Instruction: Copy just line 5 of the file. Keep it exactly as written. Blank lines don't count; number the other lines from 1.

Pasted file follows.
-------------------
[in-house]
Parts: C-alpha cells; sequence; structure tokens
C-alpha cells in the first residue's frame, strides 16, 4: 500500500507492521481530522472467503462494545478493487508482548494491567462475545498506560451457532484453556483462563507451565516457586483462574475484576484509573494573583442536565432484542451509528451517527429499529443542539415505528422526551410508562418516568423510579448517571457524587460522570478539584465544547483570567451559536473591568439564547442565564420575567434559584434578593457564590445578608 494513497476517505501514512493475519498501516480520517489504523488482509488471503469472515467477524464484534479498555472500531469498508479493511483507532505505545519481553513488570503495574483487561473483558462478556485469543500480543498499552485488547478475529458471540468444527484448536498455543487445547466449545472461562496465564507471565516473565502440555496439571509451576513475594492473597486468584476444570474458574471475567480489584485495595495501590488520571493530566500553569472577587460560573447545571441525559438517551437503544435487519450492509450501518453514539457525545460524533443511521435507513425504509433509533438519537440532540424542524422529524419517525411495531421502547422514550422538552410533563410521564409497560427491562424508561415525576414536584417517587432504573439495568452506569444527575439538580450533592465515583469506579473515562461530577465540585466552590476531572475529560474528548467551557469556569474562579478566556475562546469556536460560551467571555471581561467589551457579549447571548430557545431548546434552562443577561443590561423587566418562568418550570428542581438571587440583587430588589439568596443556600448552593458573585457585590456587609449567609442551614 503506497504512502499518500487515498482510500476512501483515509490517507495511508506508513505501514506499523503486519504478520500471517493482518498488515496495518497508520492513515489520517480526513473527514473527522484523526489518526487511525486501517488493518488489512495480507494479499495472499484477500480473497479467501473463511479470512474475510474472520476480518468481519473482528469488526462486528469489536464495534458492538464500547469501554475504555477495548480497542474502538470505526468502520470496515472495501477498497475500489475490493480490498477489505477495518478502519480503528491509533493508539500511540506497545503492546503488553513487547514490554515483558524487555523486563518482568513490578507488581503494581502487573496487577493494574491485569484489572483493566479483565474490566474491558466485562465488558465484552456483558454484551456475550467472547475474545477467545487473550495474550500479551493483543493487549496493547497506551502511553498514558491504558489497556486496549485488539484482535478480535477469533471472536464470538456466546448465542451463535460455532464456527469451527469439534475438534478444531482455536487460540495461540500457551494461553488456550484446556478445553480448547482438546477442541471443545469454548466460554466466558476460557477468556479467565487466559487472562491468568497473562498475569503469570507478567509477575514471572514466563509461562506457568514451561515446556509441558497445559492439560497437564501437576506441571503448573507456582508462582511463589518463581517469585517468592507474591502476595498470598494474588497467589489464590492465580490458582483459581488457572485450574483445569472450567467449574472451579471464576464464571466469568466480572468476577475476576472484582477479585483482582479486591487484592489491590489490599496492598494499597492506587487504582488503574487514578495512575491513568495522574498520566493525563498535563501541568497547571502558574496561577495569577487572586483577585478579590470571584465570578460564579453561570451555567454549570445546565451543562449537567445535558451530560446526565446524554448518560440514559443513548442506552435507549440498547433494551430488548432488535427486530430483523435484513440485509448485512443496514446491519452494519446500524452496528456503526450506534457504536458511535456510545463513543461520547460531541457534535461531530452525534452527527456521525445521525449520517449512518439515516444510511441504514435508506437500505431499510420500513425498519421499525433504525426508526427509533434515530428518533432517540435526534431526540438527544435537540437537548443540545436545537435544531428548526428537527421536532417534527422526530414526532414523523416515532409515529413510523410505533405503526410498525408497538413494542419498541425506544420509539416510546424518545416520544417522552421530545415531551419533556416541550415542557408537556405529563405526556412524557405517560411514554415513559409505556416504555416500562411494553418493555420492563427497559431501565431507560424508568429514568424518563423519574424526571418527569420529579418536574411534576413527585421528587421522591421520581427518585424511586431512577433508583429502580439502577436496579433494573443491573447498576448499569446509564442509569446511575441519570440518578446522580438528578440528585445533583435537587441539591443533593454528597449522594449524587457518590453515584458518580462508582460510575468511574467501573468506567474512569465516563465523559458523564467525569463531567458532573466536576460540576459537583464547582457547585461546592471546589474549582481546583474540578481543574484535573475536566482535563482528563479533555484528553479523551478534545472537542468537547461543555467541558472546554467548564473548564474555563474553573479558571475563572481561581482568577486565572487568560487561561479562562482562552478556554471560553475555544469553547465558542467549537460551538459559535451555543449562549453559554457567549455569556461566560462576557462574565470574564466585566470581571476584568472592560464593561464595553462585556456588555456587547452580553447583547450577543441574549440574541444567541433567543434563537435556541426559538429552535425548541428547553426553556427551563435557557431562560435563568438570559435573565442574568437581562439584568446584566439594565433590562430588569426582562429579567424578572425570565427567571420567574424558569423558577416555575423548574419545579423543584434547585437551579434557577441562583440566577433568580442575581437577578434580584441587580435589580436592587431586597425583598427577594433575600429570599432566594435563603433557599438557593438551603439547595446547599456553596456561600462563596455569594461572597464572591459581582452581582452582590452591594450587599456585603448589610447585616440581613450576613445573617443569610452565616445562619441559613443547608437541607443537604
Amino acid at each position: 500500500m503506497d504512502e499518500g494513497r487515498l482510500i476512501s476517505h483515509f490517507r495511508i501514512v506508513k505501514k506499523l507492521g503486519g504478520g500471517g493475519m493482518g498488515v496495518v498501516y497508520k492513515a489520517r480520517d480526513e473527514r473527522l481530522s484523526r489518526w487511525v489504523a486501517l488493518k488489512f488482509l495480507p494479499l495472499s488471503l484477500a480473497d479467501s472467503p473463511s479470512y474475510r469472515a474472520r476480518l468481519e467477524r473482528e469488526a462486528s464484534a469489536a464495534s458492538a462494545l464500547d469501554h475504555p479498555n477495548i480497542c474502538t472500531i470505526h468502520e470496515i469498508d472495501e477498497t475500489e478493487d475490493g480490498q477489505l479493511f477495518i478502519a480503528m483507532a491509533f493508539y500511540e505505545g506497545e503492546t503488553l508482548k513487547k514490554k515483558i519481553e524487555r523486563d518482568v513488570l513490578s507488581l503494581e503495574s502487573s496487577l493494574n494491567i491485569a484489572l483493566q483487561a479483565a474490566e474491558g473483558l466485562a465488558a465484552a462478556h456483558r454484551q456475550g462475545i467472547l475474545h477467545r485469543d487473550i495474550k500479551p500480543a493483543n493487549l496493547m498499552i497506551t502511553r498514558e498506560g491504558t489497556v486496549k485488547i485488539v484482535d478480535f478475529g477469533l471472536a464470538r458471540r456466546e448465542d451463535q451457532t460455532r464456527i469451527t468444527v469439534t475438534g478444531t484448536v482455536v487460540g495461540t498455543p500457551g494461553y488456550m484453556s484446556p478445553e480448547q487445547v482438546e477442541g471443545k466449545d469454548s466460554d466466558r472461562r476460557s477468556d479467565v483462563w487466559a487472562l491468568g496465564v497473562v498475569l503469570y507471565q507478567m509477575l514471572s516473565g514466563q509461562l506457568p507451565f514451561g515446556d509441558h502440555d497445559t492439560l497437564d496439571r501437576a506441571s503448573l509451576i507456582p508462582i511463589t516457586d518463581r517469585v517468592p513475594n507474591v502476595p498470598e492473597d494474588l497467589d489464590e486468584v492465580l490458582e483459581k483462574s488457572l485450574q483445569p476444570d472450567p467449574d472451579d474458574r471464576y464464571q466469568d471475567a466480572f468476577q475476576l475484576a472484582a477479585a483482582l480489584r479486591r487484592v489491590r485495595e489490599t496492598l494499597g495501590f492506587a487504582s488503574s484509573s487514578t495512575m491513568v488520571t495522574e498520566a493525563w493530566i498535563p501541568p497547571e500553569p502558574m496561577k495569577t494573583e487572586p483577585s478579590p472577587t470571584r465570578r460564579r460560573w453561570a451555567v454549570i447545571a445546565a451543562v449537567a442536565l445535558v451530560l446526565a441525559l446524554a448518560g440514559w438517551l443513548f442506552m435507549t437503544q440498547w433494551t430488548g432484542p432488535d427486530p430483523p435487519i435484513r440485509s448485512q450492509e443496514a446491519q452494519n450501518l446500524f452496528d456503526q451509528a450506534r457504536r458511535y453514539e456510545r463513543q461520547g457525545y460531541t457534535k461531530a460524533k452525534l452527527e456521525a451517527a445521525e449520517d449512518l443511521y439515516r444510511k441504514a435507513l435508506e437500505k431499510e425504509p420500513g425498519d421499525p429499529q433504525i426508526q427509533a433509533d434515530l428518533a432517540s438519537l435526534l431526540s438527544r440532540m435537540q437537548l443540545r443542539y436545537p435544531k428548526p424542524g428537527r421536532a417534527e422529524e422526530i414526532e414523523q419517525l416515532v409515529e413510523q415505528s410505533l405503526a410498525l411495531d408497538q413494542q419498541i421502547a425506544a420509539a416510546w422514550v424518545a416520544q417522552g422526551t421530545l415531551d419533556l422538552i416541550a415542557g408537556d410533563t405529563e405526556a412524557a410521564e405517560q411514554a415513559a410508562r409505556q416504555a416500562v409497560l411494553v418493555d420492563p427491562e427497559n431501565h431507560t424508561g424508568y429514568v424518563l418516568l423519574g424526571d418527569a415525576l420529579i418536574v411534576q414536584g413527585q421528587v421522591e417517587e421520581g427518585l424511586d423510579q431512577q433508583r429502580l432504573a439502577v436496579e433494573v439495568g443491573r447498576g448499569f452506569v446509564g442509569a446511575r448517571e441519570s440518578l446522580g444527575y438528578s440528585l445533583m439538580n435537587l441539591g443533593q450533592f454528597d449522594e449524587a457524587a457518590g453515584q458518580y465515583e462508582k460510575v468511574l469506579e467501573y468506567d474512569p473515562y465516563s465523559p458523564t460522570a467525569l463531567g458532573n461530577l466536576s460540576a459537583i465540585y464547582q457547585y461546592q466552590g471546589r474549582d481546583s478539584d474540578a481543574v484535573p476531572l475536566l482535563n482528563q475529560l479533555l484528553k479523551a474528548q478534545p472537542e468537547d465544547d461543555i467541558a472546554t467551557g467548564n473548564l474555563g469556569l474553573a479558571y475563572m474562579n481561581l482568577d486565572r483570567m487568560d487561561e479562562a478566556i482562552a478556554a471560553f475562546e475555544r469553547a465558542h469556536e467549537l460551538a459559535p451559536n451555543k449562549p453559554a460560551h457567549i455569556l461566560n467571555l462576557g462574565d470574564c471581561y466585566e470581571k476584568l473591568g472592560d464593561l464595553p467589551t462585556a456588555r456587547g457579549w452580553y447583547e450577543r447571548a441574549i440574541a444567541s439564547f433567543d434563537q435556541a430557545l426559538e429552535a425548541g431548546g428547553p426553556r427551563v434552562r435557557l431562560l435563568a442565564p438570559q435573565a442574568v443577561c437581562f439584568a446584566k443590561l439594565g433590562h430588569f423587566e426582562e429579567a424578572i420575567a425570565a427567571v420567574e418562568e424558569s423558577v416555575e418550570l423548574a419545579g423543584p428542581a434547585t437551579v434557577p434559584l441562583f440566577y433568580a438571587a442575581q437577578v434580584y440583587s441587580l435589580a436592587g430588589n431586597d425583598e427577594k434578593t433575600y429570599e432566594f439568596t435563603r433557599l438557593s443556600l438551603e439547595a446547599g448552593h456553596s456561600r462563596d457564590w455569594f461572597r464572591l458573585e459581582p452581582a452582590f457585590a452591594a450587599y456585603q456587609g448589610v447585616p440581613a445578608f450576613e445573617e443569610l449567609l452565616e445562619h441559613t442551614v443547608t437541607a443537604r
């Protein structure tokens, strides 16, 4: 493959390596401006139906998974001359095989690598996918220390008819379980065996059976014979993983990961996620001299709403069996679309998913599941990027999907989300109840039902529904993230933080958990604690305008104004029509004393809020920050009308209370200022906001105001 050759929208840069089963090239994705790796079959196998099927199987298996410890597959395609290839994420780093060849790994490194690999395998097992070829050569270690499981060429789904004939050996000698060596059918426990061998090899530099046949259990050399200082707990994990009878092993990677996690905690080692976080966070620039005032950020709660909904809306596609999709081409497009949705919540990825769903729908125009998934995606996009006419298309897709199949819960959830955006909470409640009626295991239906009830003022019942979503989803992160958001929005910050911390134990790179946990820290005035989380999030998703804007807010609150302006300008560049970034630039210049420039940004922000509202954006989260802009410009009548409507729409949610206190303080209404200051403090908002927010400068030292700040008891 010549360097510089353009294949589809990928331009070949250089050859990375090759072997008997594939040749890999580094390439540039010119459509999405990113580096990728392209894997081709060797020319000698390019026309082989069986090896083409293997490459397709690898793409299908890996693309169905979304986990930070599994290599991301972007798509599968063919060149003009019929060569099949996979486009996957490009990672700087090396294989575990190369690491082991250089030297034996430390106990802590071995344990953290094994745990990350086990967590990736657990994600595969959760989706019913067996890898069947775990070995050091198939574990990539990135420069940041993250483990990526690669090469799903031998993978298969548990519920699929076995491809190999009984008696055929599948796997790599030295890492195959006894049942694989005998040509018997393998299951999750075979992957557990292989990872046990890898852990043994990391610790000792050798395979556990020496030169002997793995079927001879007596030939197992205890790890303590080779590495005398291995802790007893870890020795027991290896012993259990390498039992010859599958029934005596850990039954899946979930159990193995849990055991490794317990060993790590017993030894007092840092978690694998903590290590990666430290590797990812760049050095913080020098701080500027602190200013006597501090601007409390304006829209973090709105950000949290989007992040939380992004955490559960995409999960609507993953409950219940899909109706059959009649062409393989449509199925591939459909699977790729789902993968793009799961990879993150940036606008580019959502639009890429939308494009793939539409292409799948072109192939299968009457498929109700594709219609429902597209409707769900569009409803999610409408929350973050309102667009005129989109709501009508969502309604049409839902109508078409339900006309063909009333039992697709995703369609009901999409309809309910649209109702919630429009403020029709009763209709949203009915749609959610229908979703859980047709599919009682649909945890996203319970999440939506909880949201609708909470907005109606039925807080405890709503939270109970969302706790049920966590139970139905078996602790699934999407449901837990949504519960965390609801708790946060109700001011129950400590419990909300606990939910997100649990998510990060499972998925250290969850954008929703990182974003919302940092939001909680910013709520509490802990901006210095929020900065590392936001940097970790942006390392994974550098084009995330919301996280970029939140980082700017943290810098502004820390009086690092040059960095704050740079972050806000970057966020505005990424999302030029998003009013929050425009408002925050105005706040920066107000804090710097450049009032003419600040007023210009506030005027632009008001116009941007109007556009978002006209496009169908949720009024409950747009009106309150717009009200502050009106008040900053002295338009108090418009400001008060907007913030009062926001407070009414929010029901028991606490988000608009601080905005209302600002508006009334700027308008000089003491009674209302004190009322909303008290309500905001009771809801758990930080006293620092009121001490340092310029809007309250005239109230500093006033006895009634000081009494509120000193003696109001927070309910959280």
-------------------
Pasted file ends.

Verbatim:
């Protein structure tokens, strides 16, 4: 493959390596401006139906998974001359095989690598996918220390008819379980065996059976014979993983990961996620001299709403069996679309998913599941990027999907989300109840039902529904993230933080958990604690305008104004029509004393809020920050009308209370200022906001105001 050759929208840069089963090239994705790796079959196998099927199987298996410890597959395609290839994420780093060849790994490194690999395998097992070829050569270690499981060429789904004939050996000698060596059918426990061998090899530099046949259990050399200082707990994990009878092993990677996690905690080692976080966070620039005032950020709660909904809306596609999709081409497009949705919540990825769903729908125009998934995606996009006419298309897709199949819960959830955006909470409640009626295991239906009830003022019942979503989803992160958001929005910050911390134990790179946990820290005035989380999030998703804007807010609150302006300008560049970034630039210049420039940004922000509202954006989260802009410009009548409507729409949610206190303080209404200051403090908002927010400068030292700040008891 010549360097510089353009294949589809990928331009070949250089050859990375090759072997008997594939040749890999580094390439540039010119459509999405990113580096990728392209894997081709060797020319000698390019026309082989069986090896083409293997490459397709690898793409299908890996693309169905979304986990930070599994290599991301972007798509599968063919060149003009019929060569099949996979486009996957490009990672700087090396294989575990190369690491082991250089030297034996430390106990802590071995344990953290094994745990990350086990967590990736657990994600595969959760989706019913067996890898069947775990070995050091198939574990990539990135420069940041993250483990990526690669090469799903031998993978298969548990519920699929076995491809190999009984008696055929599948796997790599030295890492195959006894049942694989005998040509018997393998299951999750075979992957557990292989990872046990890898852990043994990391610790000792050798395979556990020496030169002997793995079927001879007596030939197992205890790890303590080779590495005398291995802790007893870890020795027991290896012993259990390498039992010859599958029934005596850990039954899946979930159990193995849990055991490794317990060993790590017993030894007092840092978690694998903590290590990666430290590797990812760049050095913080020098701080500027602190200013006597501090601007409390304006829209973090709105950000949290989007992040939380992004955490559960995409999960609507993953409950219940899909109706059959009649062409393989449509199925591939459909699977790729789902993968793009799961990879993150940036606008580019959502639009890429939308494009793939539409292409799948072109192939299968009457498929109700594709219609429902597209409707769900569009409803999610409408929350973050309102667009005129989109709501009508969502309604049409839902109508078409339900006309063909009333039992697709995703369609009901999409309809309910649209109702919630429009403020029709009763209709949203009915749609959610229908979703859980047709599919009682649909945890996203319970999440939506909880949201609708909470907005109606039925807080405890709503939270109970969302706790049920966590139970139905078996602790699934999407449901837990949504519960965390609801708790946060109700001011129950400590419990909300606990939910997100649990998510990060499972998925250290969850954008929703990182974003919302940092939001909680910013709520509490802990901006210095929020900065590392936001940097970790942006390392994974550098084009995330919301996280970029939140980082700017943290810098502004820390009086690092040059960095704050740079972050806000970057966020505005990424999302030029998003009013929050425009408002925050105005706040920066107000804090710097450049009032003419600040007023210009506030005027632009008001116009941007109007556009978002006209496009169908949720009024409950747009009106309150717009009200502050009106008040900053002295338009108090418009400001008060907007913030009062926001407070009414929010029901028991606490988000608009601080905005209302600002508006009334700027308008000089003491009674209302004190009322909303008290309500905001009771809801758990930080006293620092009121001490340092310029809007309250005239109230500093006033006895009634000081009494509120000193003696109001927070309910959280």